Breakfast TV; I have conquered you.
If you want to watch me talk about the conspiracy theories surrounding Osama bin Laden’s demise on this mornings TVNZ Breakfast programme, then look no further than here. It’s a short piece; four minutes tops, so there’s an awful lot that could have been said that was left, well, unsaid.
International visitors to this blog (Hello, there!) can watch the clip on YouTube.
I was also completely unaware of the photo of Osama bin Laden that was behind me.
I was given a set of questions to help me prepare, I’ll let you see what I might have said by way of my notes on them so to flesh out what I covered; they also act as a partial explanation as to why it was I talked about the Osama bin Laden conspiracy theories in the way I did.
Now, I should point out that these musings are not necessarily what I’d say on reflection or have said on air; these are my initial reactions to the questions, jotted down quickly whilst eating dinner and watching “Enemy: Starfleet,” the most recent “Star Trek: Phase II” production. So if they’re off or a bit weird, it’s because faux-sixties SF was addling my tired brain.
What’s fuelling these conspiracy theories – an information void?
Both a void of information and a general suspicion, both by the Republicans in the US and people skeptical of the War on Terror generally, as to why this happened now and whether it happened at all.
There’s a lack of information with respect to no photos, the weird story about the burial at sea (which has been sneered at and endorsed by various experts), the way the official story changed from “He used his wife as a human shield” to “He was unarmed when he was shot” and the role of the Pakistani intelligence service.
There’s also the misinformation; Sarah Palin claiming it occurred because of evidence solicited by the CIA’s not-torture waterboarding, et cetera.
What do you think is behind that lack of official information around OBL’s death?
Speculating here, but I think a lot of the issues here are due to our expecting large amounts of data to be available immediately in the internet age. If you look at the way the story broke on Twitter so quickly and so accurately, it seems odd that we don’t actually know much more now than we did on Monday afternoon. Governments like to release information at a rate they feel comfortable with to control the discussion; we want all the data now and some people have even gone so far to fabricate data (like the fake photo of bin Laden’s corpse) to fill that void.
Also, I wouldn’t be surprised if the US government is smoothing over some of the operational issues, like working out a narrative with Pakistan to explain why American troops enacted a kill on Pakistani soil. The US had to reveal that bin Laden was dead so they could control the way the story broke, but that doesn’t mean they’re happy with the timing.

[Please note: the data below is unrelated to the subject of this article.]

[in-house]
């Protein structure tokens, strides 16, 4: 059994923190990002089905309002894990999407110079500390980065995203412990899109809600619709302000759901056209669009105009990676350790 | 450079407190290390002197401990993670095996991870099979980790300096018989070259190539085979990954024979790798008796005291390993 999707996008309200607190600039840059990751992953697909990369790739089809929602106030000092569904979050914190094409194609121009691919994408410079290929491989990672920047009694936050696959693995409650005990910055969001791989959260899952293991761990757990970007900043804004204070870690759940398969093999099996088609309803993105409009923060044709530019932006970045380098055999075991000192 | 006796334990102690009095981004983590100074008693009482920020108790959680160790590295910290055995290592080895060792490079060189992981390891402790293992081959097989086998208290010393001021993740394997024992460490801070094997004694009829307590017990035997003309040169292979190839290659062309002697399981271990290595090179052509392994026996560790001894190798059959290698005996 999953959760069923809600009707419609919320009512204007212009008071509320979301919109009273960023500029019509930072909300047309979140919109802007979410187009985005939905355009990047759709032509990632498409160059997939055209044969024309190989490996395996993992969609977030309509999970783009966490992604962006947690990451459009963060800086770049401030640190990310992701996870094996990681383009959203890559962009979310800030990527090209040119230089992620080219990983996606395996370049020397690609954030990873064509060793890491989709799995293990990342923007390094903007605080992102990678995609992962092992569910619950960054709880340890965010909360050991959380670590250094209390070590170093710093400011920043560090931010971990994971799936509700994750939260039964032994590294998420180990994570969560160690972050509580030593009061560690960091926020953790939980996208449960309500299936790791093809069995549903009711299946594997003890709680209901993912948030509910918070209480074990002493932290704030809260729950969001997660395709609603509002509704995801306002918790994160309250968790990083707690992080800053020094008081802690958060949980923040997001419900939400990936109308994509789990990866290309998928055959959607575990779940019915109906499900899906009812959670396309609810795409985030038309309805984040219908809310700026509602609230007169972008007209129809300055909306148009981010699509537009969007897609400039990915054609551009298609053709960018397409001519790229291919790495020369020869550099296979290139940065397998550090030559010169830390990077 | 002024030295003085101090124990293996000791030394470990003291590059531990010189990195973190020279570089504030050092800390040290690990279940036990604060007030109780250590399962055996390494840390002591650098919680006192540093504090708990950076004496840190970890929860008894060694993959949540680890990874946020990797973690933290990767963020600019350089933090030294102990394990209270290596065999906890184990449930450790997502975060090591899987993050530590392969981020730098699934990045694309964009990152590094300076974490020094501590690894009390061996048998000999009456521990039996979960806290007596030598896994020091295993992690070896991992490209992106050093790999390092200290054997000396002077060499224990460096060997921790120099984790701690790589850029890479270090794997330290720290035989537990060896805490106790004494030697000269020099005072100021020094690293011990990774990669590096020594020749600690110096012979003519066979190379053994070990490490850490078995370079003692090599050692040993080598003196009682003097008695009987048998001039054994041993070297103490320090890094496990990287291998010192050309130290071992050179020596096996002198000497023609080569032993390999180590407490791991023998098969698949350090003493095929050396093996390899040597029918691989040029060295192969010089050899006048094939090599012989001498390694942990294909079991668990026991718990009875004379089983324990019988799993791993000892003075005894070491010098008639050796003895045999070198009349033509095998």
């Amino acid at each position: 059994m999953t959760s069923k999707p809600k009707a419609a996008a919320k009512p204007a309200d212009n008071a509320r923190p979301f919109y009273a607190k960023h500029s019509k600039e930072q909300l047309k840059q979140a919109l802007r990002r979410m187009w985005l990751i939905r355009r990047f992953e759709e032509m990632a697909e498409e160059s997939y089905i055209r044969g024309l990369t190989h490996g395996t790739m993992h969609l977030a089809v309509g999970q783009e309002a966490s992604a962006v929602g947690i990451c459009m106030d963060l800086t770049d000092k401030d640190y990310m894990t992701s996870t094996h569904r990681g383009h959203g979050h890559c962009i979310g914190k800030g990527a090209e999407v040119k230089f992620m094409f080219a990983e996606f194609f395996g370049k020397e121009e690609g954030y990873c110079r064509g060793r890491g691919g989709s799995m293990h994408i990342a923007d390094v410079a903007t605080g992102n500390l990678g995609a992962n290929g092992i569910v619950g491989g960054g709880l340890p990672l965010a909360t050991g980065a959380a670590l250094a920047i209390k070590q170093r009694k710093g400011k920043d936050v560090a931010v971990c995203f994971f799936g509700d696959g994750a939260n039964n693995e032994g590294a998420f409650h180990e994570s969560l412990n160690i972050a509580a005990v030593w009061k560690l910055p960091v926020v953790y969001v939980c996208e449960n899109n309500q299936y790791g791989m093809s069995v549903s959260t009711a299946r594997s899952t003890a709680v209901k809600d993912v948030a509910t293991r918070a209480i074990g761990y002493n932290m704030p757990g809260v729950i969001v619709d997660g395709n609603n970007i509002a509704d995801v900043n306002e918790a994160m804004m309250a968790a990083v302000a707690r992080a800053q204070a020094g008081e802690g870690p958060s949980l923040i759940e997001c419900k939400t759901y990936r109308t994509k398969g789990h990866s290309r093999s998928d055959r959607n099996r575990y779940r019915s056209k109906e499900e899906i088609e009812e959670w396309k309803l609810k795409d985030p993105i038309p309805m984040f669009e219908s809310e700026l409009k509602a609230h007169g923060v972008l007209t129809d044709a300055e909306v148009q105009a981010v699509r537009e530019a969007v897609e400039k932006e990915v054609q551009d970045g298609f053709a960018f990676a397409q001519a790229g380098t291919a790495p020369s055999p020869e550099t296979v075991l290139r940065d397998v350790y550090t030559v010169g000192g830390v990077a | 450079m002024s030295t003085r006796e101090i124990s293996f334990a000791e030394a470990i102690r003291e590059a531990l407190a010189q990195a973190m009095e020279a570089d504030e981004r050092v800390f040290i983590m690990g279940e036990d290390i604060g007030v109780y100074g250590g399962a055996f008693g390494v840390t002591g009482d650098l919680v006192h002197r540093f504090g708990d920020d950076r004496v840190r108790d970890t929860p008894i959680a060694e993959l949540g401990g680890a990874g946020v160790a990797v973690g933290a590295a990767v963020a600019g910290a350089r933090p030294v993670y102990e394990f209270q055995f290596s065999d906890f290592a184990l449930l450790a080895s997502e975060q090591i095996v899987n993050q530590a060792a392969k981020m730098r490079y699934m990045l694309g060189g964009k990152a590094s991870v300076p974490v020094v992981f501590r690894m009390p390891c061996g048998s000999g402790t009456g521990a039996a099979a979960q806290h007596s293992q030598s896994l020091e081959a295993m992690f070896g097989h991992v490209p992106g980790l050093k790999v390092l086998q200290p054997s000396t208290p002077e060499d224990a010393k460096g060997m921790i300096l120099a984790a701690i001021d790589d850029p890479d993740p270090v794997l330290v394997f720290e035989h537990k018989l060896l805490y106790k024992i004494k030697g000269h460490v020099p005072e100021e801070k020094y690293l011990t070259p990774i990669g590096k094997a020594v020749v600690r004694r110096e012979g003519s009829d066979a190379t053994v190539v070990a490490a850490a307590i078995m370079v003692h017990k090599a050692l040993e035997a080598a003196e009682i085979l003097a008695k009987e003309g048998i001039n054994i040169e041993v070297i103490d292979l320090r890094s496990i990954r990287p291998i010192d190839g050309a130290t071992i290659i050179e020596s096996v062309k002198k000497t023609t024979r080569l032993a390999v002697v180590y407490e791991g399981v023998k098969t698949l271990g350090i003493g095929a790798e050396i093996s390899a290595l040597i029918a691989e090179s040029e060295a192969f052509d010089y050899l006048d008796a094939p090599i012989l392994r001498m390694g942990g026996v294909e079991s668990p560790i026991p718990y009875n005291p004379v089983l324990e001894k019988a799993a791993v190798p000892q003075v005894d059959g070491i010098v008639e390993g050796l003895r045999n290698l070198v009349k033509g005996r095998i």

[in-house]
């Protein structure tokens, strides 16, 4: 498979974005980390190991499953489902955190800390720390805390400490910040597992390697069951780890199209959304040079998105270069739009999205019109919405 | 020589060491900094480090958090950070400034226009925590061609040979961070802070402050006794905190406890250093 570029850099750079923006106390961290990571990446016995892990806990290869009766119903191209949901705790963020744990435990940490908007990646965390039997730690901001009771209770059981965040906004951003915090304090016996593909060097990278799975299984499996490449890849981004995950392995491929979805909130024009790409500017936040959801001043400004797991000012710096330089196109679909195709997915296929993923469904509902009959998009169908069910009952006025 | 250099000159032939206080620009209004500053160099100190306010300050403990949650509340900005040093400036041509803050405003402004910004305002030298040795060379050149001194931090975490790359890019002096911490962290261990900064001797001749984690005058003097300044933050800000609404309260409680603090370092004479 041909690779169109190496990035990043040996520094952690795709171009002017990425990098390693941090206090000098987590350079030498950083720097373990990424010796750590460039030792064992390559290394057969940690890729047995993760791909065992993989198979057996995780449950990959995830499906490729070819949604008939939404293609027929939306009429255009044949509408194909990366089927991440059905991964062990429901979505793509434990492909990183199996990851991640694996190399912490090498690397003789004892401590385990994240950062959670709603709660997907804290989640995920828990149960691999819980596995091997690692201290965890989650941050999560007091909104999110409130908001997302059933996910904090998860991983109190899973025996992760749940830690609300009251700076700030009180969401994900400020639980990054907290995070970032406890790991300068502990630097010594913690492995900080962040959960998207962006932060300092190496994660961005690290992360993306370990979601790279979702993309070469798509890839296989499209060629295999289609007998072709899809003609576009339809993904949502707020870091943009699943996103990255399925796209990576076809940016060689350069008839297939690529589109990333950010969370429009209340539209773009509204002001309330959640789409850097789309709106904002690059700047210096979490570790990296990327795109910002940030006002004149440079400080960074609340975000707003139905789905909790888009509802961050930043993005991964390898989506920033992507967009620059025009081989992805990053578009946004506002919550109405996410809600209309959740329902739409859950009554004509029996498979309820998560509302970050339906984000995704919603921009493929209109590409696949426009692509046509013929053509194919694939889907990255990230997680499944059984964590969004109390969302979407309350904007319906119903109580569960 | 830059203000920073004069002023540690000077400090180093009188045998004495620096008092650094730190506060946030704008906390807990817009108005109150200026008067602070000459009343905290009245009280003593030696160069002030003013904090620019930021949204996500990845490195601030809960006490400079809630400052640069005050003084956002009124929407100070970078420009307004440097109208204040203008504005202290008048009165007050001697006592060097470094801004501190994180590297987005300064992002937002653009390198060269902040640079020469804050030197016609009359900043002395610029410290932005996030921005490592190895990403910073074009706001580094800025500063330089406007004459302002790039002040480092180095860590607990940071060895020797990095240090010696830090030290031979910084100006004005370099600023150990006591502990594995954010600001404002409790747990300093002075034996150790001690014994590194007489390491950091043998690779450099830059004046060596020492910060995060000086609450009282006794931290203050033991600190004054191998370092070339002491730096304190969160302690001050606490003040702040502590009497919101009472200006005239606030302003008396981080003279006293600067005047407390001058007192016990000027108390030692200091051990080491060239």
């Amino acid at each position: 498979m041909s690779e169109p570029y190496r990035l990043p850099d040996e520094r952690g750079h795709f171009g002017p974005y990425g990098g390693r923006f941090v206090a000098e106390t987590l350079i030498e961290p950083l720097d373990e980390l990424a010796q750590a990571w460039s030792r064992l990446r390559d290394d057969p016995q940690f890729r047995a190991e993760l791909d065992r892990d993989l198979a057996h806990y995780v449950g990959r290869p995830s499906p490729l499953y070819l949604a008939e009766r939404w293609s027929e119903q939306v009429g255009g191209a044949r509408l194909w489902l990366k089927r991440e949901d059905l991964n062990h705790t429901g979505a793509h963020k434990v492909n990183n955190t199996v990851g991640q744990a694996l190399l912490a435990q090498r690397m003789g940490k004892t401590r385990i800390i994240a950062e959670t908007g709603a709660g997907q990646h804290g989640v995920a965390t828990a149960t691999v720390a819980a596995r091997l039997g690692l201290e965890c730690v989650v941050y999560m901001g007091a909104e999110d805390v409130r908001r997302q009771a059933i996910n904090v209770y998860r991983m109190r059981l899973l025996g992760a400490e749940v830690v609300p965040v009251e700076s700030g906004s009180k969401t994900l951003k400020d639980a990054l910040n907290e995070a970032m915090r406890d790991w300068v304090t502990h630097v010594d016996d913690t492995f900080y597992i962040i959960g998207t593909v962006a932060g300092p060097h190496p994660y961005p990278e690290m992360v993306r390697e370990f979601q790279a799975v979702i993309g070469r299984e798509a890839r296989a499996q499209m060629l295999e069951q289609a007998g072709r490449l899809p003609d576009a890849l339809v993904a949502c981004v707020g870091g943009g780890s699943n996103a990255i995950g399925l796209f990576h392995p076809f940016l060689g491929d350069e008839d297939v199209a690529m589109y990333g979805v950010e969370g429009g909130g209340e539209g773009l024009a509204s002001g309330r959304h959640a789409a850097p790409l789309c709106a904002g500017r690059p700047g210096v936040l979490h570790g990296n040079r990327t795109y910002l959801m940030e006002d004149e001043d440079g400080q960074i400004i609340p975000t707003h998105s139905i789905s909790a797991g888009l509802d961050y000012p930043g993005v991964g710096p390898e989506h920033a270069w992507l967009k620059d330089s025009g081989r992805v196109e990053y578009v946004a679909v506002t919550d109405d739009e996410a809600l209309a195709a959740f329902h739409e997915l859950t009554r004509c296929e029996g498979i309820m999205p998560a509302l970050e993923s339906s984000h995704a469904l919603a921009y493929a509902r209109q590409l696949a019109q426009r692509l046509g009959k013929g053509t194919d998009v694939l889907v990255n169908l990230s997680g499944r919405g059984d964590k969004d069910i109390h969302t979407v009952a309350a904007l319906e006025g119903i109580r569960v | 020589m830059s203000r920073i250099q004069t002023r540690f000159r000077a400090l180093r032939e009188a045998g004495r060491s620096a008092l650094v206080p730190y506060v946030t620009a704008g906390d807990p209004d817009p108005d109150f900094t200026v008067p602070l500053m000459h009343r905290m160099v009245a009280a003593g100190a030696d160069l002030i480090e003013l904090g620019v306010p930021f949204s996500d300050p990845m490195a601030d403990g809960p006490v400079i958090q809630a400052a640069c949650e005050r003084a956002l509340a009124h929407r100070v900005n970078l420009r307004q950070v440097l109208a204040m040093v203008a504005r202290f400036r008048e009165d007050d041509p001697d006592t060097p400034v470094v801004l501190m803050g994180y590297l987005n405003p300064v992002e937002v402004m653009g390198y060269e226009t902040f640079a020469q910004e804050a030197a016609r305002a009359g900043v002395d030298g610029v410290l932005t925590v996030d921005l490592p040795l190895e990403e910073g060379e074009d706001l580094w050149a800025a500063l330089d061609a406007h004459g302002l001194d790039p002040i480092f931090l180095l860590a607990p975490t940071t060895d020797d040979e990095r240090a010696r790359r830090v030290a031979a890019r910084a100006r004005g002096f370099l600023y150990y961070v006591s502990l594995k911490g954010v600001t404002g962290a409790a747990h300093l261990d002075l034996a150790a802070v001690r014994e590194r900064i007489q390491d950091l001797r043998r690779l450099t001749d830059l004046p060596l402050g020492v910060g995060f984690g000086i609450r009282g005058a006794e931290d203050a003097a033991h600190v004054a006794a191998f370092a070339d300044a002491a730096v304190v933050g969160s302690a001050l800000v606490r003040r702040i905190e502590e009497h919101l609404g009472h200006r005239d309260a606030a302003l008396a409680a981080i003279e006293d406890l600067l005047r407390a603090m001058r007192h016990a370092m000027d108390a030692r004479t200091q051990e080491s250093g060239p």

If conspiracies are shut down when questions are answered – what are the crucial questions here?
I’m assuming this is a question like “Why are the conspiracy theories proliferating if the data is out there?” If that;s question, then I’ve already answered it.
Can conspiracy theories be instructive in coming to a better understanding, or do they just get in the way- white noise if you like?
Conspiracies occur; no one doubts that. Watergate, the Moscow Show Trials… We have lots of examples of conspiratorial explanations, a lot of which were dismissed by people in authority who were just covering up what really happened. Even if we think most conspiracy theories are bunk, and I’m actually not sure we can assume that without having a really good argument for some claim about how hard it is to satisfy inferring that a conspiracy exists, thinking about claims of conspiratorial behaviour now tells us things like:
“Just how much do we trust official sources?”
“How often do we think conspiracies occur?”
“Who is it they we distrust the most?”
I suspect a lot of the conspiracy theorising about bin Laden’s death is as much to do with “Did it really happen?” as it is to do with frustrations about the War on Terror, America’s role as the world police force and worries about civil liberties being eroded everywhere. I mean, everyone is say “Are we going to be allowed shampoo on airplanes ago now?” which shows that a lot of people think, no matter their opinion on what happened on 9/11, that what happened next was less than desirable.
Have you been watching with interest as these theories spill out? What are some of the more interesting you’ve seen?
Alex Jones, the more extreme version of Glen Beck, who is an example of everything about FOX News which is wrong, has claimed that bin Laden has been dead for years and his body has been kept frozen on ice, saved up for an opportune PR moment (in this case, Obama’s bid for presidential re-election). Jones’s theory is fascinating because he claims bin Laden died in 2002 from kidney failure and that it was Bush and his cronies who put bin Laden on ice; Jones thinks there is no difference between the Republicans and the Democrats and thus all this is is a stunt to keep the status quo popular so to further their control over America and the world in general.
The former White House press secretary Ari Fleischer says ‘If you doubt he’s dead, no photo will satisfy’. Is there an element of truth to that?
Definitely; given that photoshopping is easy and that the altering of photos has been going on as long as photography has been around, a photo won’t cut it, which is why they went for the DNA evidence, but given that there’s already a substantial feeling of mistrust towards the American government, even that evidence is being doubted.
Can the hardcore believers in these conspiracy theories be shifted in their belief?
Not the hardcore, no. They a) don’t accept any official information and b) already believe they know the truth of what is going on.